I was lucky enough to get 8 days of work experience at my local hospital on 31st July – 9th August. I was allocated 3 different areas: The trauma orthopaedic fracture clinic (3 days), respiratory ward (2 days) and the acute medical unit (3 days).
On all of the areas I learnt a lot about how important it is for everyone to work as a team and how invaluable the nurses really were for the patients and for the doctors, they kept everything organised and made sure the doctor’s had all the notes they needed and of course carrying out procedures such as taking blood pressure, collecting blood for a blood transfusion, giving blood transfusions and most importantly giving the patients the drugs the doctors have prescribed (as well as many other things). They obviously spent more time with the patients and got to know them so much better, whereas the doctor’s weren’t able to get to know them as well as they would only see them once a day on ward rounds (and each doctor was given 2 bays, so they wouldn’t be on the same bay every day). Therefore, the doctor’s had to work off the nurses notes and previous doctors notes, the ob’s charts and what the patient was telling them and whether everything was okay with the heart, chest and lungs using the stethoscope.
In each area I worked in, the doctors and nurses would give me the hard truth about being a doctor and would try their best to get me to falter in me wanting to do medicine…but it didn’t work! I know the hours will be tough and so will the shift work, it will be challenging and difficult at times…but I learnt you can’t get disheartened and you can’t want to go into medicine thinking that you will get immediate gratification from patients if you help them, because most of the time you don’t. You need to be satisfied and happy about knowing you have helped someone and you shouldn’t expect a thank you from anyone. Becoming a doctor is something that definitely shouldn’t be taken lightly, because once you step through those doors of the medical school and start studying medicine, you have to remember, you will be doing this for the rest of your life and it’s not a job that you can just drop and move on from. In fact it’s not a job it’s a vocation and you have to really want to do medicine to take on the challenge of becoming a doctor and then being the best doctor you can be.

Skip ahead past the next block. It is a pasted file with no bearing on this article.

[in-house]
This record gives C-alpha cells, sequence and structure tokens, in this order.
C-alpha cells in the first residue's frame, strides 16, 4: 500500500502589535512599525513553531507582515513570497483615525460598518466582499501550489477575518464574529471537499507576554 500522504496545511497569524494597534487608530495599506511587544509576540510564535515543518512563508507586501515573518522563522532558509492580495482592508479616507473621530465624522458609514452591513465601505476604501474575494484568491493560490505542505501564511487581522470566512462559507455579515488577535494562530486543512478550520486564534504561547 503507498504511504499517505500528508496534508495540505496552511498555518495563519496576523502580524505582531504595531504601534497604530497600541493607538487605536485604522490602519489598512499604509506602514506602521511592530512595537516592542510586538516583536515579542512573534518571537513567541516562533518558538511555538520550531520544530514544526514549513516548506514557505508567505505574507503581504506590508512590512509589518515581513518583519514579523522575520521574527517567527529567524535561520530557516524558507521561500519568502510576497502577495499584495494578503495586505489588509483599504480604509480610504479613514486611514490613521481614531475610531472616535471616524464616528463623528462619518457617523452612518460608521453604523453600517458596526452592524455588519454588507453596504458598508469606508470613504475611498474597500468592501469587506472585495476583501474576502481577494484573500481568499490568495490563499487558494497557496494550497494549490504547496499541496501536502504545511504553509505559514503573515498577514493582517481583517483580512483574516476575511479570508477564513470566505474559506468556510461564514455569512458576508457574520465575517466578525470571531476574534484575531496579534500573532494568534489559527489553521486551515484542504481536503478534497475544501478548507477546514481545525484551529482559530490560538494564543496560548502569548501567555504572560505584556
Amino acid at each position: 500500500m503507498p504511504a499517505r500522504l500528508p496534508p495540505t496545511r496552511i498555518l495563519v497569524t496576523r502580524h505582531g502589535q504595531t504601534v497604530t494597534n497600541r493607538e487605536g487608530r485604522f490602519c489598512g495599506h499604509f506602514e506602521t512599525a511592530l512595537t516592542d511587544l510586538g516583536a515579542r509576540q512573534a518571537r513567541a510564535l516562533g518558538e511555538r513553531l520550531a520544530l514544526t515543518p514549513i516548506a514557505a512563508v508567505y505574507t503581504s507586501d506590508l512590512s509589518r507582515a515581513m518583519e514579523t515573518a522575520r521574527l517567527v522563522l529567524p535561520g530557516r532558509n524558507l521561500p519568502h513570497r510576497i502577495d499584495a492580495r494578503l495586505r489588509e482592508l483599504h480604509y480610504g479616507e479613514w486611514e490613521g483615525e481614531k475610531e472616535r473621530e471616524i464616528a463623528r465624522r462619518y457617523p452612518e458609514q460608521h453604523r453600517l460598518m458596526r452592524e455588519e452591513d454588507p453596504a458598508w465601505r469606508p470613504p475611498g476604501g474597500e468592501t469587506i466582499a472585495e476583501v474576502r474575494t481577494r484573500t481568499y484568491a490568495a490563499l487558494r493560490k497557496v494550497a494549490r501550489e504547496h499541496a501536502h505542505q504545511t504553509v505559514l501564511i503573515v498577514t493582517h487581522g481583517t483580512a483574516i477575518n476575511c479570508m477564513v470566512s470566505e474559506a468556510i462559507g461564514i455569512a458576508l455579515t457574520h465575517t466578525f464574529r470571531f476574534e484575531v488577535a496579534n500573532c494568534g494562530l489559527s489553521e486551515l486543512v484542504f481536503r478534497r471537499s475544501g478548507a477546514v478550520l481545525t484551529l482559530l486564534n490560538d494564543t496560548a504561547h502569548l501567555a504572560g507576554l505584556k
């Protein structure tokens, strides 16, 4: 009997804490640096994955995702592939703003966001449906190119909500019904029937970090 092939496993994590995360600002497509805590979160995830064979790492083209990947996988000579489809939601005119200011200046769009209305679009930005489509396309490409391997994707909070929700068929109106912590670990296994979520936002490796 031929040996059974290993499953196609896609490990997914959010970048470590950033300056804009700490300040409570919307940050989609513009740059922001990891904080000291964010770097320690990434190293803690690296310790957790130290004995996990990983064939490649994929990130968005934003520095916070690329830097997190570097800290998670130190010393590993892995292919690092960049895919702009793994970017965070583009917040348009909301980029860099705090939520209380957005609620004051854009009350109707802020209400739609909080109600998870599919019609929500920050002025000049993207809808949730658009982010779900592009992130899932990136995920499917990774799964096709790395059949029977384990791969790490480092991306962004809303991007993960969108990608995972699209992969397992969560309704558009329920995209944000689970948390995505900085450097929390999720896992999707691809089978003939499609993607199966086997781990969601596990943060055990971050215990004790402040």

I met one doctor who didn’t get into medicine the first time round and he said to me to not give up and to keep trying because if this is something you really want to do you’ll get there. Just put the hard work in, get the experience and keep applying! And that’s what I am doing. If I don’t get into medicine for 2014 then that’s fine, I’ll apply for a job as a healthcare assistant and then reapply the following year. If I don’t get in again i’ll apply to university to study becoming a physician assistant or nursing. Then I’ll do a few years in one of those jobs and then reapply again. Since this work experience at the hospital it has given me so much insight into so many different jobs in the NHS (as I spent time with the nurses, doctors, orthopaedic practitioners and occupation therapists) and it has shown me that there are so many options I can take if I don’t get into medicine (which I really hope I do!) the first time round or even the second time! And that I shouldn’t give up because if I try hard enough I will get there eventually.
I was also lucky enough to be doing my work experience when the FY1 medical students started at the hospital, so I got to see the type of work they undertake and how much support the really got from all of the staff there! At the same time I could see how stressful and busy it is and how good you need to be with thinking on your feet and taking responsibility and working efficiently so you can get done the majority of the numerous number of jobs you have been given.
I haven’t written anything on my blog for a while as I have been doing my AS exams, but now that they are all out the way, and my gold DofE expedition that I did all last week is finished, (which really did teach me what teamwork really was as we had never worked together before and we weren’t friends before we were put together, it also taught me that at times you just have to let your pride go and when someone does something to annoy you, you just have to brush it off, smile and accept it, just for the better of the team! And in the end when we all worked together, it all paid off, we did well and I certainly learnt a lot!) , I can start blogging again this week.
However, it won’t be for long as on Saturday 6th-8th July I am doing Medsim then on the 11th July I go away to Tanzania for 18 days, which will give me plenty to talk about! Even though these activities might not seem relevant to medicine they are teaching me many of the skills I will need such as teamwork, patience, good communication and listening skills, courage to be strong willed in some decisions and being more understanding whatever the circumstances.